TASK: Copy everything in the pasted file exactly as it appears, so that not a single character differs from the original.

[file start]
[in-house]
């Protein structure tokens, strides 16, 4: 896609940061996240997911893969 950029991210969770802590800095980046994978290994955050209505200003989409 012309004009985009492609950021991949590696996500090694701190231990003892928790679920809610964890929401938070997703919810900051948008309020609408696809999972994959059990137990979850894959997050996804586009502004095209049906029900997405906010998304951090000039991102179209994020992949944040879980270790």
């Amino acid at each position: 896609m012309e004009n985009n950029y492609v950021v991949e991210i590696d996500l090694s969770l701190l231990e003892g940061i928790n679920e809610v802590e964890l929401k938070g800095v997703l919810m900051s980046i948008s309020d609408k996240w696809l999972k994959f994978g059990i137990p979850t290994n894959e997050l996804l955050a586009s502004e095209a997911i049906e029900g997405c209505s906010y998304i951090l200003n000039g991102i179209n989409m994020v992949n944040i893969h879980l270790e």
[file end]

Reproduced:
[in-house]
């Protein structure tokens, strides 16, 4: 896609940061996240997911893969 950029991210969770802590800095980046994978290994955050209505200003989409 012309004009985009492609950021991949590696996500090694701190231990003892928790679920809610964890929401938070997703919810900051948008309020609408696809999972994959059990137990979850894959997050996804586009502004095209049906029900997405906010998304951090000039991102179209994020992949944040879980270790």
């Amino acid at each position: 896609m012309e004009n985009n950029y492609v950021v991949e991210i590696d996500l090694s969770l701190l231990e003892g940061i928790n679920e809610v802590e964890l929401k938070g800095v997703l919810m900051s980046i948008s309020d609408k996240w696809l999972k994959f994978g059990i137990p979850t290994n894959e997050l996804l955050a586009s502004e095209a997911i049906e029900g997405c209505s906010y998304i951090l200003n000039g991102i179209n989409m994020v992949n944040i893969h879980l270790e």